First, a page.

Two Canadians To Face Trial For Espionage In China
Interview on National Public Radio, March 19, 2021
A MARTINEZ, HOST: Secretary of State Antony Blinken and national security adviser Jake Sullivan are again meeting with their Chinese counterparts today in Alaska. The talks yesterday got off to a very heated start, which just really highlights how tense U.S.-China relations are. The list of disagreements is long, from trade to human rights and democracy, and one thing that could come up in these talks - the fate of two Canadians that face trial in China. The two are widely seen as pawns in a geopolitical tug of war between Washington and Beijing. NPR's Jackie Northam reports.
JACKIE NORTHAM, BYLINE: In December 2018, Chinese authorities arrested Canadians Michael Spavor, an entrepreneur, and Michael Kovrig, a former diplomat. They were charged with espionage. Their arrests were immediately seen as a retaliatory move because they happened just days after Canada detained Meng Wanzhou, a senior executive of the Chinese telecom giant Huawei. The Trump administration asked Canada to arrest Meng for evading U.S. sanctions on Iran. She's currently fighting her extradition to the U.S. in a Vancouver courtroom.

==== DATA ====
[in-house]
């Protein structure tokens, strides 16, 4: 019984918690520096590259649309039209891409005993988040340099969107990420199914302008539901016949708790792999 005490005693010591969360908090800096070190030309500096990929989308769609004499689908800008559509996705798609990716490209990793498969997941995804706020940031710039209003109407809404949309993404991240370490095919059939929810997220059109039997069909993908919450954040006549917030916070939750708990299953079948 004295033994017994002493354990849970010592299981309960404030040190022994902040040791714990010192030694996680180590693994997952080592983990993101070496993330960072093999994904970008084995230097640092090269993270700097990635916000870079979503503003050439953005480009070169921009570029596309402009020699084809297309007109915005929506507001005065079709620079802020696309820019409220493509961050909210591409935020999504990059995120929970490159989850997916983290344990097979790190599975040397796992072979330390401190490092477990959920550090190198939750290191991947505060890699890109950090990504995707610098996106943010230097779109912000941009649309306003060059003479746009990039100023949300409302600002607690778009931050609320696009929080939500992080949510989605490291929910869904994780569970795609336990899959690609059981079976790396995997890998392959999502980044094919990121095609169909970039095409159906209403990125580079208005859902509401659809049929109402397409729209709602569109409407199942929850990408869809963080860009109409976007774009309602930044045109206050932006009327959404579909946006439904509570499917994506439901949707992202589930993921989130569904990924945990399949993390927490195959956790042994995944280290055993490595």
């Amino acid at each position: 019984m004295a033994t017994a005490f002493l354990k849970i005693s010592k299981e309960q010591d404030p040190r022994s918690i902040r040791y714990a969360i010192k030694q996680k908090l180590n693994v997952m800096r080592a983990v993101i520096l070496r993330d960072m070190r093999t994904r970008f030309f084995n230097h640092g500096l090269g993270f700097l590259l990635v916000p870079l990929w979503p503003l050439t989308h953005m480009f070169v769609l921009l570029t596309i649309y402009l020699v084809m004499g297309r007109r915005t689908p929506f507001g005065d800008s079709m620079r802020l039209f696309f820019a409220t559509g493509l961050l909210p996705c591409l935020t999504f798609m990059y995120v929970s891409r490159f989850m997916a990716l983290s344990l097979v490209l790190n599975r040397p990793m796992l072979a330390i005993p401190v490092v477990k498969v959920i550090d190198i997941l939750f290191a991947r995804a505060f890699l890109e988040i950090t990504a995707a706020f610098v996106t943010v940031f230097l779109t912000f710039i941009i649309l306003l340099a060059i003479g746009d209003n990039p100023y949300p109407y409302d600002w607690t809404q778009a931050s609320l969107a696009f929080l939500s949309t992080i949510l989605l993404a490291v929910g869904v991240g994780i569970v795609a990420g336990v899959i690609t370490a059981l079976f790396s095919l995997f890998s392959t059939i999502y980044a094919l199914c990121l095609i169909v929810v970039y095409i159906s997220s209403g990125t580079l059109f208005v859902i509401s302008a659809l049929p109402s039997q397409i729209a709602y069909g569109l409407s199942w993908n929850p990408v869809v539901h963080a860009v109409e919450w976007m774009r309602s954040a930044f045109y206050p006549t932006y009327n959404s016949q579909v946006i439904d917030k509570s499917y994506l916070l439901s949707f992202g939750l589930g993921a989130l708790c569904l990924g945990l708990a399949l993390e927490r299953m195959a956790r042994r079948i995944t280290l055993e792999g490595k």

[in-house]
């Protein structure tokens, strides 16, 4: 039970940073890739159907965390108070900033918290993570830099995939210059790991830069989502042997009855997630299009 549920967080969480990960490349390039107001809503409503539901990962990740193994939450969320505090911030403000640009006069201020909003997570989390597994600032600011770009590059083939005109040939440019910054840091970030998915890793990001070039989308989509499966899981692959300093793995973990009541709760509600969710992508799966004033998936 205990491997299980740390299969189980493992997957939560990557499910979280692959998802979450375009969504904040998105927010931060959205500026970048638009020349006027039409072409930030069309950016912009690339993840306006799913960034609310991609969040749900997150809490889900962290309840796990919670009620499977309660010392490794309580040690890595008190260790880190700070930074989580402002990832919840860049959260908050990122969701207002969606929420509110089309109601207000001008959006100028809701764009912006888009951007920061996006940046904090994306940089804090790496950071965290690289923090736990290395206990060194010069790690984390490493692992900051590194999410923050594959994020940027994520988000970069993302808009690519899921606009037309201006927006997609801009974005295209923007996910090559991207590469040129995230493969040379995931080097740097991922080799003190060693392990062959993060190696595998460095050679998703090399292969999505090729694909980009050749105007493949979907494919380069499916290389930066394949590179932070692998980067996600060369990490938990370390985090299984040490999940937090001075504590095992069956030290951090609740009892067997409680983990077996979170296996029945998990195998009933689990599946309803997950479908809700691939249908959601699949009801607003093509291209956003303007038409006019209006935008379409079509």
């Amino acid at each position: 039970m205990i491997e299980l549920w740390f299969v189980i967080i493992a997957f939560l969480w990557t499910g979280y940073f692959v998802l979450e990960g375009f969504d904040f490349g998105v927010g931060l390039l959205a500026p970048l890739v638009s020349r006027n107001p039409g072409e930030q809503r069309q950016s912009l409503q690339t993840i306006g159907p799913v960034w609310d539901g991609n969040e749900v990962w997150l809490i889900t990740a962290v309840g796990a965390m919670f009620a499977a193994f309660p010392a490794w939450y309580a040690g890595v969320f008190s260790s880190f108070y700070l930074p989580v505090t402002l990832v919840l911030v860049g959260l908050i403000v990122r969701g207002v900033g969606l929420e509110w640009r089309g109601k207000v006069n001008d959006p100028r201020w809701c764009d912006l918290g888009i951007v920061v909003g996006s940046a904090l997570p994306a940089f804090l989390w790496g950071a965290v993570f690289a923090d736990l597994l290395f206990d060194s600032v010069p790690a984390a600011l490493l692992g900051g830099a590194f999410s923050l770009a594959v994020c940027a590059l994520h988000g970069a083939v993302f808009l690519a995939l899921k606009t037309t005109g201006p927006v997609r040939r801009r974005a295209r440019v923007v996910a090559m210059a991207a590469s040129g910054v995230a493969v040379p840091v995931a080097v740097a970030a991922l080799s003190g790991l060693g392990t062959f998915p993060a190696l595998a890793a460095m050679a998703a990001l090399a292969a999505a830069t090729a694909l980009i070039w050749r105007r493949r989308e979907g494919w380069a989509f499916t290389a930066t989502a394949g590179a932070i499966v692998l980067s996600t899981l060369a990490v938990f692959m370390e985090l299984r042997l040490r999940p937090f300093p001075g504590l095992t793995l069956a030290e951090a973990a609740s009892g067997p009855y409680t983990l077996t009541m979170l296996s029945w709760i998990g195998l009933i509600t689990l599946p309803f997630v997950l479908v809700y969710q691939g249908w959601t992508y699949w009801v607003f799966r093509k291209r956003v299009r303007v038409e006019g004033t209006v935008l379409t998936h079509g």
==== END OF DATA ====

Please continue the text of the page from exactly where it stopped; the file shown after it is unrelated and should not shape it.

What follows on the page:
ROLAND PARIS: For China, Ms. Meng's detention is a huge issue. They view it as part of an attempt by the United States to target Huawei.
NORTHAM: Roland Paris is a professor of international affairs at the University of Ottawa and a former senior adviser to Prime Minister Justin Trudeau. He says Ottawa had to honor the extradition request, but it has completely dominated Canada's relationship with China.
PARIS: It's effectively frozen bilateral relations, and it's hardened Canadian public attitudes in a really striking way. But I think many Canadians also think the U.S. government bears some responsibility to help resolve the situation because Canada has paid an enormous price for fulfilling the terms of its extradition treaty with the U.S.
NORTHAM: Paris says former President Trump's suggestion that Meng could be used as a bargaining chip in fraught trade negotiations between China and the U.S. only complicated the situation. During a virtual meeting with Trudeau in February, President Biden pledged to help free Kovrig and Spavor.
(SOUNDBITE OF ARCHIVED RECORDING)
PRESIDENT JOE BIDEN: Human beings are not bartering chips. You know, we're going to work together until we get their safe return.
NORTHAM: It's unclear what pressure the U.S. can bring to bear at the talks today in Alaska. Jackie Northam, NPR News.